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  1. #1
    Join Date
    Mar 2010

    Default Determining Penetration Profile

    I am trying to determine which machine settings, gun travel, etc. will give me the best penetration on a T joint fillet weld between a 1/2" and 1/4" steel plate. I have welded a few coupons and cut them in half to view the penetration profile. The problem I have is that I cannot determine where the weld ends and the steel begins. Also, the parting line between the 1/2" vertical member and 1/4" horizontal piece disappears after it's been cut. Is there an inexpensive process to visualize these parameters? Dye penetrant? I am basically looking for something that will look like the pictures in some of the welding books I've been reading.

  2. #2
    Join Date
    Jun 2006


    spray a little muriatic (HCL) acid on the saw cut... it will etch the steel so you can see the penetration...

    please use all standard precautions for hcl...
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  3. #3
    Join Date
    Nov 2008
    Atl, Ga


    The following procedure is how I etch my welds and will give you a "textbook" picture of how much penetration you're getting:
    -Bandsaw cut sample to a manageable size
    -Polish cut on belt sander or with 60 grit flap disc on an angle grinder. 60 grit is near bare minimum. Finer sandpaper grits/finishes will take more work, but give better contrast.
    -Submerge sample in tuppermare container of acid *etchant and let develop for about ten minutes
    -Remove and spray with ammonia base cleaner to neutralize acid (I use Windex)
    -Rinse with plain water
    -Dry sample

    *For my etchant I use Ferric Chloride printed circuit board etchant diluted about 50% with water ("PCB Etchant" from Radio Shack is Ferric Chloride). Diluted muriatic acid works too. There's a lot of recipes on the web - basically all are weak acids. Ferric chloride gives a nice grain contrast and is relatively easy to get, which is why I use it. It's neat to see each individual weld pass on a multi pass weld. If you want the sample to stay nice looking, give it a shot of semi-gloss clear lacquer or it will rust from humidity.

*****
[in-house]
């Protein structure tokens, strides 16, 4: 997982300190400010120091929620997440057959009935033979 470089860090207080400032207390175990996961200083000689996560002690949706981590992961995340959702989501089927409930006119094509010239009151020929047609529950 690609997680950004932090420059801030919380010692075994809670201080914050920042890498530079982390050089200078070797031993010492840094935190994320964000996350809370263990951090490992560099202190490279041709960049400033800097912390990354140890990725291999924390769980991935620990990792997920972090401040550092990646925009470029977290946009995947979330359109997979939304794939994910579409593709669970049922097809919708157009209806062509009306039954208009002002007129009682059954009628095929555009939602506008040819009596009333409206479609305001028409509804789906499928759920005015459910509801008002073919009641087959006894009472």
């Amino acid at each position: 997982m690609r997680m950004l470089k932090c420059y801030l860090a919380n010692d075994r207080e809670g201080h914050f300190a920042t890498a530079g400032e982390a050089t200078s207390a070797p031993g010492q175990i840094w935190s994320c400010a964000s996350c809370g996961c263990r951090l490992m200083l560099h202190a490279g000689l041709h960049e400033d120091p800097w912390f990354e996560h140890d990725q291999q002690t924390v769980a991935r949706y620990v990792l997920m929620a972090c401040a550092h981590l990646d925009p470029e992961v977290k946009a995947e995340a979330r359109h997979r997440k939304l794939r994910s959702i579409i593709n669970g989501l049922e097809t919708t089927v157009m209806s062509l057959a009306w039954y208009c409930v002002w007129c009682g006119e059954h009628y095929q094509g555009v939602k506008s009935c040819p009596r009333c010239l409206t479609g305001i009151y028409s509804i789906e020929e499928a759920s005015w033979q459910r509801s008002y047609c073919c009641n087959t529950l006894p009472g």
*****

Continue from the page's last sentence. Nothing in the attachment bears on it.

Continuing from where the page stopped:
Be safe always wear PPE, gloves and goggles. Also always remember to "add acid" when diluting. Adding water to a strong acid can cause it to boil rapidly and "explode". Working with acids can be dangerous - don't get stupid and don't get complacent.

    Not the best pic, but to give you an idea-
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  4. #4
    Join Date
    Feb 2008


    The pictures in welding textbooks were prepared by machining flat, polishing to a mirror finish, cleaning with alcohol, and etching for a few minutes with nital etchant (2-6% nitric acid, balance methanol or ethanol). The surface is flushed with alcohol and photographed. It will rust in minutes, so to preserve the specimen, the etch area is oiled.

    In some instances, picral etchant (few percent picric acid in alcohol) is used. Depends on what metal is being welded. But for mild steel, the textbooks show a nital etch.

    Different acids selectively attack different components. Some metals are etched with ammonia solutions...

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  5. #5
    Join Date
    Mar 2010


    Thanks for all the info.

  6. #6
    Join Date
    Mar 2010


    Went out and tried to locate some of the chemicals recommended and had little luck. Best I could do was 1/2 gallon of muritic acid for etching concrete. Seemed like a waste to get 1/2 gallon when I'll only need a few tablespoons. On a whim, I decided to try a rust removal product I had sitting around in my garage called Picklex 20. I like this product for removing rust and keeping it off by providing a temporary barrier before painting. You can paint right over it and also use it as a weld primer. It etched the welds really nice. My camera was acting up, but I'll post pictures later. I have some questions on the profile and what concerns I may have.

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